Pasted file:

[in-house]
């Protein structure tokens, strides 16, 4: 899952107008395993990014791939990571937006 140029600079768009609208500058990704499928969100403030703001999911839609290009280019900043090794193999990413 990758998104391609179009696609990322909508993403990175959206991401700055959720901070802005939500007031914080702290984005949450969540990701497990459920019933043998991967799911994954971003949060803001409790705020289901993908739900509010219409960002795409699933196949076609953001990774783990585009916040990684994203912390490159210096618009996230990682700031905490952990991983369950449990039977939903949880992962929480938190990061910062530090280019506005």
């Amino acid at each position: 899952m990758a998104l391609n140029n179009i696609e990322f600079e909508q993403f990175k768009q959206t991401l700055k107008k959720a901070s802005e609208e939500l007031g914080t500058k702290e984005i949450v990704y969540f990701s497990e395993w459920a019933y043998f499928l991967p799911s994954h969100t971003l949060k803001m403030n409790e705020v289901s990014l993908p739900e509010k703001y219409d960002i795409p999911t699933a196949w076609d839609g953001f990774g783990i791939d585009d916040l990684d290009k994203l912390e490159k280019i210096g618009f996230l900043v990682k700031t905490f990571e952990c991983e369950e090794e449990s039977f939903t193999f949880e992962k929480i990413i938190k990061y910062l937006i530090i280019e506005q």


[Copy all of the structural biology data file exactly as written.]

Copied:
[in-house]
């Protein structure tokens, strides 16, 4: 899952107008395993990014791939990571937006 140029600079768009609208500058990704499928969100403030703001999911839609290009280019900043090794193999990413 990758998104391609179009696609990322909508993403990175959206991401700055959720901070802005939500007031914080702290984005949450969540990701497990459920019933043998991967799911994954971003949060803001409790705020289901993908739900509010219409960002795409699933196949076609953001990774783990585009916040990684994203912390490159210096618009996230990682700031905490952990991983369950449990039977939903949880992962929480938190990061910062530090280019506005």
């Amino acid at each position: 899952m990758a998104l391609n140029n179009i696609e990322f600079e909508q993403f990175k768009q959206t991401l700055k107008k959720a901070s802005e609208e939500l007031g914080t500058k702290e984005i949450v990704y969540f990701s497990e395993w459920a019933y043998f499928l991967p799911s994954h969100t971003l949060k803001m403030n409790e705020v289901s990014l993908p739900e509010k703001y219409d960002i795409p999911t699933a196949w076609d839609g953001f990774g783990i791939d585009d916040l990684d290009k994203l912390e490159k280019i210096g618009f996230l900043v990682k700031t905490f990571e952990c991983e369950e090794e449990s039977f939903t193999f949880e992962k929480i990413i938190k990061y910062l937006i530090i280019e506005q």